You may have boggled at the design credit ’Someone did the branding and All of Us handled the website’. Such is the way with consultancy names. But the team behind the seemingly self-effacing Someone is one of the most creative to be had in an area of design that too often fosters mediocrity.
Someone’s appeal is manifest in a burgeoning client list ranging from big business to entrepreneurial concerns. Set up five years ago by designers David Law, Simon Manchipp – staunch advocate of the notion that ’the logo is dead’ – and Gary Holt, it already boasts a portfolio including pictograms for the 2012 London Olympics and clients including Proctor & Gamble, Mick Jagger, Philippe Starck’s Yoo luxury interiors and residential brand and diamond company Dimexon, as well as country hotels such as Heckfield Place in Hampshire.
But 2011 promises to be Someone’s year. Next week sees the launch of a comprehensive rebranding of Eurostar, with branding for online betting concern Betfair and the National Maritime Museum to follow.
While Someone is relatively ’young’, its partners are old hands in design. Law and Manchipp met at Central St Martins College of Art and Design, before setting out on careers, respectively, with Thomas Manss and Coley Porter Bell, and Identica and ad agency HHCL. They then came together as No-one, a design team within HHCL, until the parent agency ’debunked’.
Holt, meanwhile, worked with Martin Lambie-Nairn for clients such as telecoms group 02. He and Manchipp met in 2005 as Design Week Awards judges and he shared space with No-one when he went solo. A merger to form Someone was ’a natural development’, he says.
What characterises Someone is its approach. The trio bring together pure design, branding and advertising and says the networks they have built help to cross-fertilise the work. ’The more you give a brand the better,’ says Law, outlining the consultancy’s mindset when entering any project.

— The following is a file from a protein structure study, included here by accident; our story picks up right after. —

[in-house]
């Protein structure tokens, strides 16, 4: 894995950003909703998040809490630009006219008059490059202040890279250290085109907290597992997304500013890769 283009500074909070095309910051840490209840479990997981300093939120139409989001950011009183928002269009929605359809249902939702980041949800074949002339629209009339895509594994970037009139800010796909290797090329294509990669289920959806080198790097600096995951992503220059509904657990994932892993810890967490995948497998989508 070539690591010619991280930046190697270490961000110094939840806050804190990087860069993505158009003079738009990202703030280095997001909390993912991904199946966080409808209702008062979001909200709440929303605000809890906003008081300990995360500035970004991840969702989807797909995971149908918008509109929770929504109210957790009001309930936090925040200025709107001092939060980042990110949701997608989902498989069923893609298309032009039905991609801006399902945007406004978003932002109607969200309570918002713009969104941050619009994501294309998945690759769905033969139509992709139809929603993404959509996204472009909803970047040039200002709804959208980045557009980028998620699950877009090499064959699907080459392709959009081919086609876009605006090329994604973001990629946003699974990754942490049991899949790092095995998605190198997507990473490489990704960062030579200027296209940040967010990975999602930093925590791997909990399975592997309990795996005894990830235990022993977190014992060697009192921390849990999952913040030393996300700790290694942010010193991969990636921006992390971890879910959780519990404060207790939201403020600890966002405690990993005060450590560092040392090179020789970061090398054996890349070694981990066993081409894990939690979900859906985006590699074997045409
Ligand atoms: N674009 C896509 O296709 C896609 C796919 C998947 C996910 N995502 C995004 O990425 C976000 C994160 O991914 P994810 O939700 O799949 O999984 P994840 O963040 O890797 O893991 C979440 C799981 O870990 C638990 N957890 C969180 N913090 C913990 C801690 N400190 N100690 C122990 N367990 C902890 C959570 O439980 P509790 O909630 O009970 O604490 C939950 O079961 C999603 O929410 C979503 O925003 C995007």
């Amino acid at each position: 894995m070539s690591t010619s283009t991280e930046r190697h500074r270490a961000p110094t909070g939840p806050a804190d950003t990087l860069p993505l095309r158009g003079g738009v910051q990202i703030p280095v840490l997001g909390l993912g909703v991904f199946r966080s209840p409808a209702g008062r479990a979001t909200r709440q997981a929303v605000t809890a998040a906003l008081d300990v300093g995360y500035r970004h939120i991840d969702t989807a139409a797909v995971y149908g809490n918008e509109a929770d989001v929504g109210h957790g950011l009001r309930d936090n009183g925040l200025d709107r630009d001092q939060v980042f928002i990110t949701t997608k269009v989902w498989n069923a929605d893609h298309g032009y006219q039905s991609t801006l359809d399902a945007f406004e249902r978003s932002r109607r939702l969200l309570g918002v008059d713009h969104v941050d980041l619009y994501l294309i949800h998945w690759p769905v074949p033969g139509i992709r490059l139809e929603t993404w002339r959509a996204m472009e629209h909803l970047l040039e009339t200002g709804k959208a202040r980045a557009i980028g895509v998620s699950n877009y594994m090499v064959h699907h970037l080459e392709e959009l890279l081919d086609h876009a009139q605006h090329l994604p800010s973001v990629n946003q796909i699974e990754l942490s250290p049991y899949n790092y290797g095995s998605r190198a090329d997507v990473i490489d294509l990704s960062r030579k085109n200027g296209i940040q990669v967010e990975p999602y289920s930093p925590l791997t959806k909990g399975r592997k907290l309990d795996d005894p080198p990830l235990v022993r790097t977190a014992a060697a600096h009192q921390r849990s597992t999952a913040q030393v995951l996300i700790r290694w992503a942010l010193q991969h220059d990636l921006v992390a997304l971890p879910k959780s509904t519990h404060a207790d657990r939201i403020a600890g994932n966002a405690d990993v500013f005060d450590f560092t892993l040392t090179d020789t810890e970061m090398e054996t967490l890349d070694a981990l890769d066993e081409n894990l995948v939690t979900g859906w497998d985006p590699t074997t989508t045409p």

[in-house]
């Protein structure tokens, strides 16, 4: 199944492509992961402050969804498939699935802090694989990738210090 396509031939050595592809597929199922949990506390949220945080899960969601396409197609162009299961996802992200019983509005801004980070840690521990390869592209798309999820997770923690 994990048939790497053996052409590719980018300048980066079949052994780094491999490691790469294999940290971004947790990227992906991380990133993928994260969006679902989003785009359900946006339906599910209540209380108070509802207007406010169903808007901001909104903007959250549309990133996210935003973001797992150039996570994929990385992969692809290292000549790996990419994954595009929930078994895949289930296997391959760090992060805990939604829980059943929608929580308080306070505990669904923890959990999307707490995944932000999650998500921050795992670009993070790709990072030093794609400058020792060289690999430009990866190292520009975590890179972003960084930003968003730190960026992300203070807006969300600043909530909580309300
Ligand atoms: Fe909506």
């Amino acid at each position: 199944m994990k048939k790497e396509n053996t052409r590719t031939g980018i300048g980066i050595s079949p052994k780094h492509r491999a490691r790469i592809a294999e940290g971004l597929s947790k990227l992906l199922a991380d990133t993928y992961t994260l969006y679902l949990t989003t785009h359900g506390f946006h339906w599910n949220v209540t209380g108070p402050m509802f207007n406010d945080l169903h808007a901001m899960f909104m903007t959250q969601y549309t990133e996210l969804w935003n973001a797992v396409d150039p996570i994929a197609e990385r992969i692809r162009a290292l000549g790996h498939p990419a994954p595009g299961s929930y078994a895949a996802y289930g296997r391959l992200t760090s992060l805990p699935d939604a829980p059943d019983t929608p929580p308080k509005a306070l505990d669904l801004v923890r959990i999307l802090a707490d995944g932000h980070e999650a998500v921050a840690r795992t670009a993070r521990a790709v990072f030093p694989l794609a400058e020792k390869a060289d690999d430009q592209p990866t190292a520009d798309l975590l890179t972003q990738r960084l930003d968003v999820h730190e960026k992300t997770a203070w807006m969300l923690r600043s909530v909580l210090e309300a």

We’re in the business of managing other people’s reputations, so we’re acutely aware of our own
’Someone is in the business of “managing change”,’ says Holt. This starts with engaging stakeholders and establishing a tone of voice ’before you pick up a pencil’, he says. Every proposal includes a ’migration process’ to embed the branding and a stakeholder presentation. It’s about ’immersion, involvement and inclusion’.
Manchipp adds, ’The old way of doing branding was broadcast, now it’s conversation. We’re chatty and we expect the brand to be quite chatty at the end.’
The aim, says Manchipp, is to do great work, to have some fun and to make money to ensure it can do the first two. Though clients often applaud Someone’s ’strategic approach’, the partners maintain it doesn’t have one, but responds to each project as it comes. They talk of the ’quality of the relationship’ among themselves, with the team and various collaborators – and with their clients.
’Our new business machine involves picking up a phone [to take an incoming call],’ says Manchipp. This was the case with Eurostar and the Maritime Museum, for example. ’We’re in the business of managing other people’s reputations, so we’re acutely aware of our own,’ he explains.
Quality runs not just through the work, but also in the way it is handled. There are always two partners on each project, though one invariably takes a lead, and ideas come from anywhere within the consultancy – which varies from 15-20 people depending on workload.
Someone is known for collaborating with other creative groups such as All of Us and Fray. It is, though, diversifying and has made its first foray into digital design with Someone Else – an interactive offshoot, run by former LBI director Warren Hutchinson. ’The word of the moment is transmedia,’ says Manchipp, stressing that creative director Hutchinson ’is not a website builder’. ’It’s big-brand thinking’ – or ’plussing’, as he and his partners describe their holistic approach to branding.
If, as Manchipp contends, the ’brand world’ is replacing the logo, Someone is up to the challenge. ’We come along with a series of opinions that flavour the agenda,’ Law concludes. It is no longer about prescriptive design.